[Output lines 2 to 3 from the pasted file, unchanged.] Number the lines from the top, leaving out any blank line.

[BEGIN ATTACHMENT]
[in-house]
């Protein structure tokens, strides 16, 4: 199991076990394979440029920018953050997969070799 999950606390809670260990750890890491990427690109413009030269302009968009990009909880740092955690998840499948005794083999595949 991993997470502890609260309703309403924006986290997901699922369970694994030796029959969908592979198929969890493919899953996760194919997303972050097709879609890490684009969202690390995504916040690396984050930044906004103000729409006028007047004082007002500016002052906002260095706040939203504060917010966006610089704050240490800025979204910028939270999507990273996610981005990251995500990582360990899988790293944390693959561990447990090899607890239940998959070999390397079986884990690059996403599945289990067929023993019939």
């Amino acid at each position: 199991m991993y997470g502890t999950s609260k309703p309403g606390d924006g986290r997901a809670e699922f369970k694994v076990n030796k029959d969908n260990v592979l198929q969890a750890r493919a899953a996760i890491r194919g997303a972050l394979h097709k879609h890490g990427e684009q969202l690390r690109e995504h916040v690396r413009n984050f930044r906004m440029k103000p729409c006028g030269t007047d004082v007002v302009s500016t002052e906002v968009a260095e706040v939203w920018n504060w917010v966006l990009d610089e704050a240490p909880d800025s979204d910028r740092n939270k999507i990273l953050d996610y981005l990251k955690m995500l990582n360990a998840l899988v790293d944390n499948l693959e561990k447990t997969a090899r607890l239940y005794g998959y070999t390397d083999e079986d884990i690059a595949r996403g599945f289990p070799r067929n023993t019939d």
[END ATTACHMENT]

């Protein structure tokens, strides 16, 4: 199991076990394979440029920018953050997969070799 999950606390809670260990750890890491990427690109413009030269302009968009990009909880740092955690998840499948005794083999595949 991993997470502890609260309703309403924006986290997901699922369970694994030796029959969908592979198929969890493919899953996760194919997303972050097709879609890490684009969202690390995504916040690396984050930044906004103000729409006028007047004082007002500016002052906002260095706040939203504060917010966006610089704050240490800025979204910028939270999507990273996610981005990251995500990582360990899988790293944390693959561990447990090899607890239940998959070999390397079986884990690059996403599945289990067929023993019939």
């Amino acid at each position: 199991m991993y997470g502890t999950s609260k309703p309403g606390d924006g986290r997901a809670e699922f369970k694994v076990n030796k029959d969908n260990v592979l198929q969890a750890r493919a899953a996760i890491r194919g997303a972050l394979h097709k879609h890490g990427e684009q969202l690390r690109e995504h916040v690396r413009n984050f930044r906004m440029k103000p729409c006028g030269t007047d004082v007002v302009s500016t002052e906002v968009a260095e706040v939203w920018n504060w917010v966006l990009d610089e704050a240490p909880d800025s979204d910028r740092n939270k999507i990273l953050d996610y981005l990251k955690m995500l990582n360990a998840l899988v790293d944390n499948l693959e561990k447990t997969a090899r607890l239940y005794g998959y070999t390397d083999e079986d884990i690059a595949r996403g599945f289990p070799r067929n023993t019939d």